Toyo, in Filipino, means “soy sauce”, but I didn’t catch the reference until we ate here.
Toyo Eatery sounded like a strange name to me, something I wouldn’t normally associate with a fine dining establishment. It sounded more like a carinderia (informal Filipino eatery) so I didn’t know what to make of it at first. Was is it a Japanese restaurant? Toyo, after all, sounded Japanese.
We celebrated our wedding anniversary here and only then did I come to understand what Toyo Eatery was all about – inventive contemporary Filipino food the likes of which I had never seen before in Manila.
It blew me away.
Save This on Pinterest!
No time to read this now? Click on the red save button and pin it for later!
What is Toyo Eatery?
As described, Toyo Eatery is a contemporary Filipino restaurant tucked away in a corner of Chino Roces Avenue in Makati. It’s helmed by Chef Jordy Navarra, who had previously trained at The Fat Duck in the UK and Bo Innovation in Hong Kong before opening Toyo Eatery in March 2016.
Nationalistic in his cooking approach, Chef Navarra is known for his playful and inventive takes on classic Filipino dishes like lugaw (rice porridge), relyenong pusit (stuffed squid), and pork bbq. His presentation may be contemporary but the dishes themselves – and ingredients used – are staunchly Filipino.
Case in point, the macaron-like tomato meringue looks nothing like Filipino food, but put it in your mouth and it collapses to reveal the familiar taste of langka (jackfruit) and coconut. The garden vegetable course – Toyo Eatery’s defining dish – creatively dehydrates eggplant and peanuts to mimic soil. Mix it up and you’ll find all eighteen vegetables mentioned in the lyrics of the popular Tagalog children’s folk song, “Bahay Kubo”.
Chef Navarra’s way of drawing inspiration from the local culture and heritage to create contemporary, often playful interpretations of Filipino cuisine is what Toyo Eatery is all about.
Just three short years after its opening, Toyo Eatery has already been recognized as one of Asia’s 50 best restaurants. It’s an honor well-deserved.
Chef Jordy’s Bahay Kubo
Isn’t this logo cool? I didn’t notice it at first, but if you read the symbols clockwise starting from the upper left, the restaurant’s ambigram logo spells “TOYO”.
Toyo Eatery sits in a beautiful space with unfinished concrete floors and heavy acacia tables. The space feels sleek but relaxed. Through the divider you can see the large open kitchen and stairs leading up to the second floor dining area.
Here’s a look at the dining room on the second floor. Larger groups are seated here. If the room hasn’t been pre-booked, then multiple smaller groups can be seated here as well. It’s evocative of the Filipino spirit of salu-salo or communal dining.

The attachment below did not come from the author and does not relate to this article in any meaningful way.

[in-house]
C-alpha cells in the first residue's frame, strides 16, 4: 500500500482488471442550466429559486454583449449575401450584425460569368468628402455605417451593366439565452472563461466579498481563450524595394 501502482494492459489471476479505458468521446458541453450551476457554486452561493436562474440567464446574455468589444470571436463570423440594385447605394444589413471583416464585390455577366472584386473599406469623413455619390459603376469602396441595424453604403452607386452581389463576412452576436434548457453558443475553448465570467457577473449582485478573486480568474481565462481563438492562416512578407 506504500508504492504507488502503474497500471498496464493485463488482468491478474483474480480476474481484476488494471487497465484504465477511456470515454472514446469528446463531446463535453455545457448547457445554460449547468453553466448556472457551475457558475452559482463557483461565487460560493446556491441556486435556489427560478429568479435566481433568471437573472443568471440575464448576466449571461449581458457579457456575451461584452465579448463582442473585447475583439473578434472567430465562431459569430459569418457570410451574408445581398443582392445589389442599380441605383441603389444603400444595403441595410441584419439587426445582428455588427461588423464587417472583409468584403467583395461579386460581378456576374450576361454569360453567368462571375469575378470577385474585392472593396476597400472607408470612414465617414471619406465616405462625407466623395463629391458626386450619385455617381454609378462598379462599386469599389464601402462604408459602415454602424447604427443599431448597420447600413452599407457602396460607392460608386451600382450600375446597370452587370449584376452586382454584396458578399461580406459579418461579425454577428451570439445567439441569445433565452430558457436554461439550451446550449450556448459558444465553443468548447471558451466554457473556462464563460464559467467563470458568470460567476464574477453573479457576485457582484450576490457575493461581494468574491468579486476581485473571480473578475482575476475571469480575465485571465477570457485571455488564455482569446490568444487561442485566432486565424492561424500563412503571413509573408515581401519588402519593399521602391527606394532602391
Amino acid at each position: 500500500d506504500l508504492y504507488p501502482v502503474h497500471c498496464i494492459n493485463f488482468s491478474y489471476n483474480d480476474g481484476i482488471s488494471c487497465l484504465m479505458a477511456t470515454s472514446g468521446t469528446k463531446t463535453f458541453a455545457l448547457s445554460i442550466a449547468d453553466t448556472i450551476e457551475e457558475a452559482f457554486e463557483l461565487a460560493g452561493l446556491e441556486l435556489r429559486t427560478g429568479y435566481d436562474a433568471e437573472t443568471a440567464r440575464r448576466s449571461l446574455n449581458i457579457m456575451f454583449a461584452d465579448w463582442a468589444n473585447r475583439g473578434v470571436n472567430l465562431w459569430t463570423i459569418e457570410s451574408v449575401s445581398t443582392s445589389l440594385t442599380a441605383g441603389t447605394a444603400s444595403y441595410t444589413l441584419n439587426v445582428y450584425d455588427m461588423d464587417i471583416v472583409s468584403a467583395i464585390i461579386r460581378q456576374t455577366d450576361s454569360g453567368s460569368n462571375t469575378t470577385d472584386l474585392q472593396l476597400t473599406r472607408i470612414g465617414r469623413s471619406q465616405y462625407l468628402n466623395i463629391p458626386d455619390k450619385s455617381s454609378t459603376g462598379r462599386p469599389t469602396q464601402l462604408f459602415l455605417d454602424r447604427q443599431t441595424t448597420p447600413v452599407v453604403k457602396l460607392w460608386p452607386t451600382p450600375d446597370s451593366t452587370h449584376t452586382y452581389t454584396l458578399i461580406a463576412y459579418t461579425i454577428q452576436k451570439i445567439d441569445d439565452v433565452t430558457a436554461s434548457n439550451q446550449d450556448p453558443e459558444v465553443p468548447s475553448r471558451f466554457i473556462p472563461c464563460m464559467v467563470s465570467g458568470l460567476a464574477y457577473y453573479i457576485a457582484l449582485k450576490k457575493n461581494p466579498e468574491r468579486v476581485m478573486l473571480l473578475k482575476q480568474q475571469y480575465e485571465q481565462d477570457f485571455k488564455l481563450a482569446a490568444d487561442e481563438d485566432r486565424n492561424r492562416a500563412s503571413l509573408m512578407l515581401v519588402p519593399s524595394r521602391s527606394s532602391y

Reminiscent of Chef Navarra’s contemporary approach to Filipino food, on the table are these modern interpretations of the bahay kubo – a traditional Filipino stilt house made with bamboo and dried coconut leaves.
Beautiful capiz lamps illuminate the table, at the center of which is a more traditional-looking bahay kubo. Bahay kubo literally means “cube house”, in reference to its box-like shape.
Full Course Tasting Menu
Toyo Eatery offers both ala carte and tasting menu options. Chef Navarra’s tasting menus are reasonably priced at PHP 1,000 for the 3-course and PHP 2,900 for the 11-course. We wanted the full Jordy Navarra experience so we went with the 11-course tasting menu.
I don’t cook so I’m not well-versed in ingredients or cooking techniques, but I’ll try to describe each dish as best I can.
For tonight’s first course, we were served this tomato meringue with ginataang langka amuse bouche. Reminiscent of a French macaron, it dissolves in your mouth to reveal the Filipino flavors of ginataang langka or jackfruit cooked with coconut milk. It was delicious and surprising, this playful balance between the foreign and familiar setting the tone for tonight’s meal.
The term “ginataan” refers to any dish cooked with coconut milk. It’s a common cooking method in Filipino cuisine used to prepare meats and vegetables.
This amuse bouche topped with a butterfly pea flower petal wasn’t on the menu, so we were actually served twelve courses tonight. Unfortunately, I don’t remember what it was but it tasted very good. I think it may have contained uni or sea urchin.
This kilaw of wild talakitok, lime, and sesame was fantastic. It’s basically Filipino fish ceviche. Kilaw is a method of food preparation similar to ceviche while talakitok refers to a family of saltwater fishes commonly used in Filipino cuisine.
A dish of tamban, malunggay, young corn, and sichuan. Tamban refers to herring or sardines while malunggay is the Filipino word for moringa. Both were deep-fried and crunchy and dusted with finely ground sichuan peppercorns.
This dish of “relyenong” pusit with mustasa refers to stuffed squid made with mustard greens. It was coated with a slick black paste, made perhaps with squid ink?